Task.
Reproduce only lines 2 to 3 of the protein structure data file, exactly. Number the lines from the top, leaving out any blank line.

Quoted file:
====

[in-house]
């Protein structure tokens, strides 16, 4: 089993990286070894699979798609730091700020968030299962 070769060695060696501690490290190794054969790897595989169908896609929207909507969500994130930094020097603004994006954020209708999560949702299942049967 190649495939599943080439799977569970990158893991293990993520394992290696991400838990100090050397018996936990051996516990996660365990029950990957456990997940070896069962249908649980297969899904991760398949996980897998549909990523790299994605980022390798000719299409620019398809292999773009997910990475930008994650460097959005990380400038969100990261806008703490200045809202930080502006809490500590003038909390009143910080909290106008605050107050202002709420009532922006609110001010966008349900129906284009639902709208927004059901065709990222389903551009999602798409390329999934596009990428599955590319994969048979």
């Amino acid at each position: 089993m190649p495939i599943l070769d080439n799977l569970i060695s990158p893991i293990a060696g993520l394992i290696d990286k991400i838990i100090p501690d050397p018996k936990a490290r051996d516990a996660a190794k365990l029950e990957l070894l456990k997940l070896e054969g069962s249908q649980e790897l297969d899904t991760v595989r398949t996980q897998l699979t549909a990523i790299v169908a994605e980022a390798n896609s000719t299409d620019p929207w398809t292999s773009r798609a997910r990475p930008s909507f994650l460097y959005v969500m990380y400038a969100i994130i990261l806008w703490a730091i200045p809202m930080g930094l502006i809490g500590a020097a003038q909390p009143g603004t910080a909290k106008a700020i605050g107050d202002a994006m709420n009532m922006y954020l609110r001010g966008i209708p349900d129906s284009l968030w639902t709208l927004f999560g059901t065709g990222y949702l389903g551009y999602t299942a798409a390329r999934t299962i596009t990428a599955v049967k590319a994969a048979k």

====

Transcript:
């Protein structure tokens, strides 16, 4: 089993990286070894699979798609730091700020968030299962 070769060695060696501690490290190794054969790897595989169908896609929207909507969500994130930094020097603004994006954020209708999560949702299942049967 190649495939599943080439799977569970990158893991293990993520394992290696991400838990100090050397018996936990051996516990996660365990029950990957456990997940070896069962249908649980297969899904991760398949996980897998549909990523790299994605980022390798000719299409620019398809292999773009997910990475930008994650460097959005990380400038969100990261806008703490200045809202930080502006809490500590003038909390009143910080909290106008605050107050202002709420009532922006609110001010966008349900129906284009639902709208927004059901065709990222389903551009999602798409390329999934596009990428599955590319994969048979």
């Amino acid at each position: 089993m190649p495939i599943l070769d080439n799977l569970i060695s990158p893991i293990a060696g993520l394992i290696d990286k991400i838990i100090p501690d050397p018996k936990a490290r051996d516990a996660a190794k365990l029950e990957l070894l456990k997940l070896e054969g069962s249908q649980e790897l297969d899904t991760v595989r398949t996980q897998l699979t549909a990523i790299v169908a994605e980022a390798n896609s000719t299409d620019p929207w398809t292999s773009r798609a997910r990475p930008s909507f994650l460097y959005v969500m990380y400038a969100i994130i990261l806008w703490a730091i200045p809202m930080g930094l502006i809490g500590a020097a003038q909390p009143g603004t910080a909290k106008a700020i605050g107050d202002a994006m709420n009532m922006y954020l609110r001010g966008i209708p349900d129906s284009l968030w639902t709208l927004f999560g059901t065709g990222y949702l389903g551009y999602t299942a798409a390329r999934t299962i596009t990428a599955v049967k590319a994969a048979k």